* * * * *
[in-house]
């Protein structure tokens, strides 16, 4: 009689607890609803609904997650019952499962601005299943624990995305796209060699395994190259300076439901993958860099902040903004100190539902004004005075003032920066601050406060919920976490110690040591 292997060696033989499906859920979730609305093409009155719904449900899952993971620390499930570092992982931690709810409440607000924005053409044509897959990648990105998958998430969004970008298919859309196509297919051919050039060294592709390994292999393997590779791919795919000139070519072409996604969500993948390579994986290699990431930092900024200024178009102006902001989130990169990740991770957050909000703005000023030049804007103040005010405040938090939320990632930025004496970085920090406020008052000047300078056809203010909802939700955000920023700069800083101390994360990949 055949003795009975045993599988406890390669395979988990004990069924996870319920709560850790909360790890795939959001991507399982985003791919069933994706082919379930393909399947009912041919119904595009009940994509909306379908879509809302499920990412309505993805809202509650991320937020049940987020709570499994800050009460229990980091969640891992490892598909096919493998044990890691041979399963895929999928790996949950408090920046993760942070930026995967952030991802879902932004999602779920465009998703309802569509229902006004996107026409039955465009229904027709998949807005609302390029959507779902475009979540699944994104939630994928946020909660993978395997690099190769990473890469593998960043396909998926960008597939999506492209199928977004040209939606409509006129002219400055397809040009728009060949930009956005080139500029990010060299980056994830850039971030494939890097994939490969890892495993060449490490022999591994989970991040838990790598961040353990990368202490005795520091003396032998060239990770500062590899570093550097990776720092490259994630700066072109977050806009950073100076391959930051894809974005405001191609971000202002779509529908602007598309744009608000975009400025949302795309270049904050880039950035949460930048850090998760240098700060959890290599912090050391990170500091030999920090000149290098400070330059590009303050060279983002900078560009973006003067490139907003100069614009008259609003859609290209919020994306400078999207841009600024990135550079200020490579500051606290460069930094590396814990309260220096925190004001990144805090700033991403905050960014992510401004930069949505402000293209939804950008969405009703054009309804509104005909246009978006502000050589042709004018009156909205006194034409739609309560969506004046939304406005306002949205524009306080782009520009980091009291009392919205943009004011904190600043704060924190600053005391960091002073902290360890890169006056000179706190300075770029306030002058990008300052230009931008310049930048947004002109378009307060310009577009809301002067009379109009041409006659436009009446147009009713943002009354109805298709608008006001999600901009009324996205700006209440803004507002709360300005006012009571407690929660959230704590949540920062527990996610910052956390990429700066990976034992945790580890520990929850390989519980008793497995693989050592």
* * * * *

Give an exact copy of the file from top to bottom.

[in-house]
């Protein structure tokens, strides 16, 4: 009689607890609803609904997650019952499962601005299943624990995305796209060699395994190259300076439901993958860099902040903004100190539902004004005075003032920066601050406060919920976490110690040591 292997060696033989499906859920979730609305093409009155719904449900899952993971620390499930570092992982931690709810409440607000924005053409044509897959990648990105998958998430969004970008298919859309196509297919051919050039060294592709390994292999393997590779791919795919000139070519072409996604969500993948390579994986290699990431930092900024200024178009102006902001989130990169990740991770957050909000703005000023030049804007103040005010405040938090939320990632930025004496970085920090406020008052000047300078056809203010909802939700955000920023700069800083101390994360990949 055949003795009975045993599988406890390669395979988990004990069924996870319920709560850790909360790890795939959001991507399982985003791919069933994706082919379930393909399947009912041919119904595009009940994509909306379908879509809302499920990412309505993805809202509650991320937020049940987020709570499994800050009460229990980091969640891992490892598909096919493998044990890691041979399963895929999928790996949950408090920046993760942070930026995967952030991802879902932004999602779920465009998703309802569509229902006004996107026409039955465009229904027709998949807005609302390029959507779902475009979540699944994104939630994928946020909660993978395997690099190769990473890469593998960043396909998926960008597939999506492209199928977004040209939606409509006129002219400055397809040009728009060949930009956005080139500029990010060299980056994830850039971030494939890097994939490969890892495993060449490490022999591994989970991040838990790598961040353990990368202490005795520091003396032998060239990770500062590899570093550097990776720092490259994630700066072109977050806009950073100076391959930051894809974005405001191609971000202002779509529908602007598309744009608000975009400025949302795309270049904050880039950035949460930048850090998760240098700060959890290599912090050391990170500091030999920090000149290098400070330059590009303050060279983002900078560009973006003067490139907003100069614009008259609003859609290209919020994306400078999207841009600024990135550079200020490579500051606290460069930094590396814990309260220096925190004001990144805090700033991403905050960014992510401004930069949505402000293209939804950008969405009703054009309804509104005909246009978006502000050589042709004018009156909205006194034409739609309560969506004046939304406005306002949205524009306080782009520009980091009291009392919205943009004011904190600043704060924190600053005391960091002073902290360890890169006056000179706190300075770029306030002058990008300052230009931008310049930048947004002109378009307060310009577009809301002067009379109009041409006659436009009446147009009713943002009354109805298709608008006001999600901009009324996205700006209440803004507002709360300005006012009571407690929660959230704590949540920062527990996610910052956390990429700066990976034992945790580890520990929850390989519980008793497995693989050592």